Cattle ranchers exec: initiative criminalizing animal slaughter, ranching would never work in Wyoming

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By Ellen Fike, Cowboy State Daily

A recently proposed initiative that would essentially criminalize the slaughter and raising of farm animals in Oregon would never gain traction in Wyoming, the executive vice president of the Wyoming Stock Growers Association said this week.

Jim Magagna told the Cowboy State Daily on Monday that a proposed initiative for the 2022 Oregon ballot that would classify animal slaughter as an aggravated abuse and redefine artificial insemination and castration as sexual assault would not pass. probably not in this state either.

“I’ve never heard of an initiative like this in Wyoming, but the odds of it passing here are exactly zero,” he said.

However, he feared that an initiative like this would not even be proposed.

“It makes me wonder if there’s any common sense left in Oregon,” he joked. “Colorado proposed something similar to this, although not as extreme, but it was thrown out of court. If something like this were to pass, it would effectively be the end of the ranching industry in Oregon. , which saddens me.

According to Farm Progress, Initiative Petition 13 would remove farmer exemptions from existing laws prohibiting animal cruelty and specifically target practices used for “(b) the raising of domestic, livestock and equine animals.” A group called End Animal Cruelty is sponsoring the initiative.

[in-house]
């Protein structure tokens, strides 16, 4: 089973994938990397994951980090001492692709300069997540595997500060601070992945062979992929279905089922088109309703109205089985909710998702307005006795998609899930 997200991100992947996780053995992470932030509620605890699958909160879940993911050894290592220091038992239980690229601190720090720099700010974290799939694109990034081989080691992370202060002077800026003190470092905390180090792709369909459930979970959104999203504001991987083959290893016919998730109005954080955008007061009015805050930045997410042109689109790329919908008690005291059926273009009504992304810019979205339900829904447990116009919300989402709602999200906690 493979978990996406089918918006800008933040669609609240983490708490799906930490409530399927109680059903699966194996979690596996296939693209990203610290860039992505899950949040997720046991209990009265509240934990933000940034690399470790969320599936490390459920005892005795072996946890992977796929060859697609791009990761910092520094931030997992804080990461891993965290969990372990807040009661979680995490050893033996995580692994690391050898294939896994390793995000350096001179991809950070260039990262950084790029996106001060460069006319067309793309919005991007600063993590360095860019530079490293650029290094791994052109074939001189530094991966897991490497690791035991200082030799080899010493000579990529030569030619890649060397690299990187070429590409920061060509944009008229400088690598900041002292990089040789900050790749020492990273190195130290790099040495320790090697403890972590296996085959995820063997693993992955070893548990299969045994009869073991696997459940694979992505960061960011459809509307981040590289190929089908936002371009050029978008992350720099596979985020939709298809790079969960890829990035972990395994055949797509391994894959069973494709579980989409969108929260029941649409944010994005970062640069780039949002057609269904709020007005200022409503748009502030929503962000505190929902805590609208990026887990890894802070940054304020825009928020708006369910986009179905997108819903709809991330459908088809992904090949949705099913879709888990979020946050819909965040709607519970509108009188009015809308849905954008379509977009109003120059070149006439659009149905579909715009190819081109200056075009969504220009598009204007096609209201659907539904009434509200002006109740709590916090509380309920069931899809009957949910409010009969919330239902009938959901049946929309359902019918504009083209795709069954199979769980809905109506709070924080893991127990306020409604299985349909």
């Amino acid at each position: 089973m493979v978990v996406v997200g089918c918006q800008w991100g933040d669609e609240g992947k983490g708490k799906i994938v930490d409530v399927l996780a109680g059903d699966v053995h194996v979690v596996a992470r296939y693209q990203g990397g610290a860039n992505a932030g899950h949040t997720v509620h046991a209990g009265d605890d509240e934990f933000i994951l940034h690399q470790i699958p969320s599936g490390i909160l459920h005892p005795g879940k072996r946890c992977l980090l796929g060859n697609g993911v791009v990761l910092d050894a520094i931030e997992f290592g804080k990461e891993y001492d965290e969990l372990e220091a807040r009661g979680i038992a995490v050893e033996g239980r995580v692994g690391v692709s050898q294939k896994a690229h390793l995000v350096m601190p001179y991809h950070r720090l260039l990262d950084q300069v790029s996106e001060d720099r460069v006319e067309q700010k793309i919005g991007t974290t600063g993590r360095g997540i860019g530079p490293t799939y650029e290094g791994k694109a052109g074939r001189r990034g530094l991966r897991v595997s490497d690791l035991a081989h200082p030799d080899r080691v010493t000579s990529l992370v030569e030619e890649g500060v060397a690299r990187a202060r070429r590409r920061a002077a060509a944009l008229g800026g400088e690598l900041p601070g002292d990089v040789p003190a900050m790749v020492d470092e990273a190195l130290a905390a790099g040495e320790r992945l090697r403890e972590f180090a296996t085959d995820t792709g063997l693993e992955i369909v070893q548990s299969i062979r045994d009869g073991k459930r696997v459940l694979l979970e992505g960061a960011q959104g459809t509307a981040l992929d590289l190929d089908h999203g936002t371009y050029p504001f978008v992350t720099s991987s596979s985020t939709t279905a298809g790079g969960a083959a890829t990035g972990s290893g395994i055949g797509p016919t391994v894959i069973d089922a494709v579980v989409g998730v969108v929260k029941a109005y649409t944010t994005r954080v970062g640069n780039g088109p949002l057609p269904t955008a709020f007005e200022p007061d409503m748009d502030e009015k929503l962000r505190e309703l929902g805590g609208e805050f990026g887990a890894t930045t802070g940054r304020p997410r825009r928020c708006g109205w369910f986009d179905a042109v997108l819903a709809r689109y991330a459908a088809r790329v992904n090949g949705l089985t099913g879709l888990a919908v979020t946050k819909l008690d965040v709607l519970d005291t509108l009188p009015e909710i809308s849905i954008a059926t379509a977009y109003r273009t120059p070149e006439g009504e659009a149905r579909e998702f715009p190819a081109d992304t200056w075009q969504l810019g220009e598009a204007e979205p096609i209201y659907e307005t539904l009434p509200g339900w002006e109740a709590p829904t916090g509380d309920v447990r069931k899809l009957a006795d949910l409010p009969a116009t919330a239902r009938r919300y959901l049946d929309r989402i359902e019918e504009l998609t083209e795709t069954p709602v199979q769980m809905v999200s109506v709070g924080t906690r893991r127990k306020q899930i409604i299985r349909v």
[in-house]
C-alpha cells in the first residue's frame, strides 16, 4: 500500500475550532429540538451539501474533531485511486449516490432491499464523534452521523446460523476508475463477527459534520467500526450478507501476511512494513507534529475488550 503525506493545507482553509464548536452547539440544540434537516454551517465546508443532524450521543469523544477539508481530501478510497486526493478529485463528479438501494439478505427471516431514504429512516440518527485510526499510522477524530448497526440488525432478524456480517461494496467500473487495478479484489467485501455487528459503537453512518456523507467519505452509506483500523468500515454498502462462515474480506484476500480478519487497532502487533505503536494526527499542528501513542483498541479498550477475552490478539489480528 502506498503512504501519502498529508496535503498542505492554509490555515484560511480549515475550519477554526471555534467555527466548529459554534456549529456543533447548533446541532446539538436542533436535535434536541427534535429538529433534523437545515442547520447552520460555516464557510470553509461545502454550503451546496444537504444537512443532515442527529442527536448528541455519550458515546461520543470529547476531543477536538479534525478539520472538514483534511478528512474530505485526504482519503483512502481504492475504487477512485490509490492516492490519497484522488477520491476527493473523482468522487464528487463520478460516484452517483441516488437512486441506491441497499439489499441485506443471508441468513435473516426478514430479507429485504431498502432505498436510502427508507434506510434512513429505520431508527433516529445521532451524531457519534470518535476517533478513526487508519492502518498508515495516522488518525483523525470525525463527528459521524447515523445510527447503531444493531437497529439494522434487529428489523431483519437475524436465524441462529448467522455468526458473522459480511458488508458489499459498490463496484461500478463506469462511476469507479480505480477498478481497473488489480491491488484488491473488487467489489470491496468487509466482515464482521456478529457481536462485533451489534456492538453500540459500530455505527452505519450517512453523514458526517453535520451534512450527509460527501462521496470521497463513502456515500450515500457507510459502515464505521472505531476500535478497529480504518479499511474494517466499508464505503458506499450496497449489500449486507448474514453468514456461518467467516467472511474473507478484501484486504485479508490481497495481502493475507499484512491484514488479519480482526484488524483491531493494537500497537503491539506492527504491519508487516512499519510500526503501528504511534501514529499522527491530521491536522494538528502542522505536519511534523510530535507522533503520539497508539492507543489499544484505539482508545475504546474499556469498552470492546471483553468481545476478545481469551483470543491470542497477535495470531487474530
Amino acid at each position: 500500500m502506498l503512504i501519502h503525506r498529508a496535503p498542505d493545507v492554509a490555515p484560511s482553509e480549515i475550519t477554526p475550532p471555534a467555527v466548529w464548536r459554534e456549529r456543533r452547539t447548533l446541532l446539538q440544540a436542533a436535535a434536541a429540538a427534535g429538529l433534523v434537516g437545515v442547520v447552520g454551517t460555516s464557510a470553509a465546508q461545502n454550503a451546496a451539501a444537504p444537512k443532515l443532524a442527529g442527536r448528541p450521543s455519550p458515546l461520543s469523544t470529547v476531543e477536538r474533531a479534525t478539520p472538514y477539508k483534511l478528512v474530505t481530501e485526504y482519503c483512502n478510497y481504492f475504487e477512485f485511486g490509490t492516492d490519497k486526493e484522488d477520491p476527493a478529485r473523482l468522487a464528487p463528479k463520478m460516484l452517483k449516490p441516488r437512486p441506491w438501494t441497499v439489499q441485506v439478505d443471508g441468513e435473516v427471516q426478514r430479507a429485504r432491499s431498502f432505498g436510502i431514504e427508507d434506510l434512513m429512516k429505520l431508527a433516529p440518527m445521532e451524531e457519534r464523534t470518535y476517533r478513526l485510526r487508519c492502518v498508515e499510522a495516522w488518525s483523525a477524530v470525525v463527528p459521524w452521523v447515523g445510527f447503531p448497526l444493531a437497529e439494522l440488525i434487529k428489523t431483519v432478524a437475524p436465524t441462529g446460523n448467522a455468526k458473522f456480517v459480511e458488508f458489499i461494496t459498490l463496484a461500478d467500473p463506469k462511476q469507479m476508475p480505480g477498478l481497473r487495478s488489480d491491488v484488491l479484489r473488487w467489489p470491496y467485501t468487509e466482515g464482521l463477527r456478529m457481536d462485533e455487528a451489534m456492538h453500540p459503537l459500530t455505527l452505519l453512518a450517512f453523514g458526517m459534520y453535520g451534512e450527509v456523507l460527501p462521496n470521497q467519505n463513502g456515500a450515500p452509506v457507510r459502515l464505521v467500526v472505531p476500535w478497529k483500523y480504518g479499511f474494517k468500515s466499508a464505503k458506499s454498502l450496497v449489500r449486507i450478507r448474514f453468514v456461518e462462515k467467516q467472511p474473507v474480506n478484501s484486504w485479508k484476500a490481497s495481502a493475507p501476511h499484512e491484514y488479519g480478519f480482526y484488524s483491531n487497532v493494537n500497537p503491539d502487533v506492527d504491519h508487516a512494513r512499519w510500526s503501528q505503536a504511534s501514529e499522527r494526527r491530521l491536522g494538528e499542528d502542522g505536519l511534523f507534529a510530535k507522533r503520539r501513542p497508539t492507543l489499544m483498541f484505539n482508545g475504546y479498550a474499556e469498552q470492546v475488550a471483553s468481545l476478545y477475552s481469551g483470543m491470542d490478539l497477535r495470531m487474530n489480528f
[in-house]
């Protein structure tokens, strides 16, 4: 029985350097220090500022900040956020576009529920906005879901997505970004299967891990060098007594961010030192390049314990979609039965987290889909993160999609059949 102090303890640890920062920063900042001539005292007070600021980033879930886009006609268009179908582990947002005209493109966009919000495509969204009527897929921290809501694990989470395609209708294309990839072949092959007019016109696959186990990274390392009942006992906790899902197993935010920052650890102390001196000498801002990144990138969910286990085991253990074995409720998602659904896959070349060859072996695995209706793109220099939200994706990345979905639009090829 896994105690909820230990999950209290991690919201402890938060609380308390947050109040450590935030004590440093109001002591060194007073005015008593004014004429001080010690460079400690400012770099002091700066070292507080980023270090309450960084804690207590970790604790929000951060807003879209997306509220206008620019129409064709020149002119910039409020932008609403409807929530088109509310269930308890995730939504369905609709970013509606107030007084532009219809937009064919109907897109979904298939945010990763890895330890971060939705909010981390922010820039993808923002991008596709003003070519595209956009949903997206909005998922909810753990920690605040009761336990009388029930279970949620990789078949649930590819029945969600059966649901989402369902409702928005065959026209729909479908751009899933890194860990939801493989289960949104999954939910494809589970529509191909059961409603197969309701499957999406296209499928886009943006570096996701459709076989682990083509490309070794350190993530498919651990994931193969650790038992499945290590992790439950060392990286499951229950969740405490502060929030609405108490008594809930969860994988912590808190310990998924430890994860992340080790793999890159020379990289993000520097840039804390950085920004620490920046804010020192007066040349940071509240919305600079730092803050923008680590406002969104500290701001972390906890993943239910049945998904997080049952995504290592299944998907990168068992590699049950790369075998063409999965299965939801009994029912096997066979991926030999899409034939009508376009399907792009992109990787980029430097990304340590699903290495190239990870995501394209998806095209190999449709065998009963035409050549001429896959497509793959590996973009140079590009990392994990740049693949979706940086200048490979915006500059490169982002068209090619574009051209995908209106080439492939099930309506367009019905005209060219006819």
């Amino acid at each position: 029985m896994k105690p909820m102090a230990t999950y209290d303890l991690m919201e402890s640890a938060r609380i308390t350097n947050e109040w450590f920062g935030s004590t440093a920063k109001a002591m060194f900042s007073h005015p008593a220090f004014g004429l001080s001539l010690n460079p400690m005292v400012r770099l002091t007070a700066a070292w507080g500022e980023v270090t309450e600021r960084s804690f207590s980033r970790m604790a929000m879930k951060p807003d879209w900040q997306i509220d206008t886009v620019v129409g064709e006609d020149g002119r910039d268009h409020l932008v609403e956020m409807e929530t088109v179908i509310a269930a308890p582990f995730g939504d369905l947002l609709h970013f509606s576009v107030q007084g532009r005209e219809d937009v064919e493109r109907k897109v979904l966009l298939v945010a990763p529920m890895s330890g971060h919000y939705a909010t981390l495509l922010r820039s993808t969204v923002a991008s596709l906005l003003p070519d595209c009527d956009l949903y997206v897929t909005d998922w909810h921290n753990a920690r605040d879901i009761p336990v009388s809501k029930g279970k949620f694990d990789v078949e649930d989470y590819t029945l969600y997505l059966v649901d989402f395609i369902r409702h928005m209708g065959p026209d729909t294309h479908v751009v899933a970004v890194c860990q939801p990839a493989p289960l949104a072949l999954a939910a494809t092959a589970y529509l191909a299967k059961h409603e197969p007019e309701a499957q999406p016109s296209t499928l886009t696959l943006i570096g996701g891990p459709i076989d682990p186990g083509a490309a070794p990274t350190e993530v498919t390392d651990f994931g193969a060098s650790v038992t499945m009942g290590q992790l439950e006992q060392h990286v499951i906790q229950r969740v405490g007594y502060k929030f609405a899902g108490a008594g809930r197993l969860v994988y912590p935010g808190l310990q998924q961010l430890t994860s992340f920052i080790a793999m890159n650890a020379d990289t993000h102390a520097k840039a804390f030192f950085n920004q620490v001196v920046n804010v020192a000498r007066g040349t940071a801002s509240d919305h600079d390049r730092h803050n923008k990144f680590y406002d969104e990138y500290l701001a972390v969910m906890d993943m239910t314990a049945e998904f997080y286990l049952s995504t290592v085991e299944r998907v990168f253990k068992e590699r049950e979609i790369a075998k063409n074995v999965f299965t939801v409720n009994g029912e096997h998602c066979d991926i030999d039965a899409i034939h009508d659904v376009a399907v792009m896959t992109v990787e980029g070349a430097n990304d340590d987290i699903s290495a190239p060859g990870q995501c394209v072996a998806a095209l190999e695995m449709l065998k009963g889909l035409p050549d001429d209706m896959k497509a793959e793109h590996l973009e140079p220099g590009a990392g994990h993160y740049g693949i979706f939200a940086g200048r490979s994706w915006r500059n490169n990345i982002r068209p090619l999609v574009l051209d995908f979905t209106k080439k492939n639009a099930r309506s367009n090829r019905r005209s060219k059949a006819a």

The Abuse, Neglect and Assault Exemption Amendment and Enhancement Bill would remove all references to “good animal husbandry” from state law and only allow an animal to be harmed in the self-defense of a human being.

Neutering and spaying of pets by a veterinarian would still be exempt from cruelty laws.

While Magagna understood there had been horror stories surrounding the slaughter of animals for meat, he said the agriculture industry had taken significant steps in recent years to raise and slaughter animals for ethical and human way.

Magagna said if the proposed initiative were to pass, cattle from Oregon would be sold off and would go to other states, Wyoming likely being one of them, which have strong cattle production industries. .

There could be a slight increase in economic impact for Wyoming if the initiative were adopted in Oregon, but Magagna said it would be a blow to the entire livestock industry.

“Things like this are a sign of where a segment of our population is headed,” he said. “If some of these ideas gain a lot of traction in Oregon or California, that could lead to some policies at the federal level that could be detrimental in Wyoming.”

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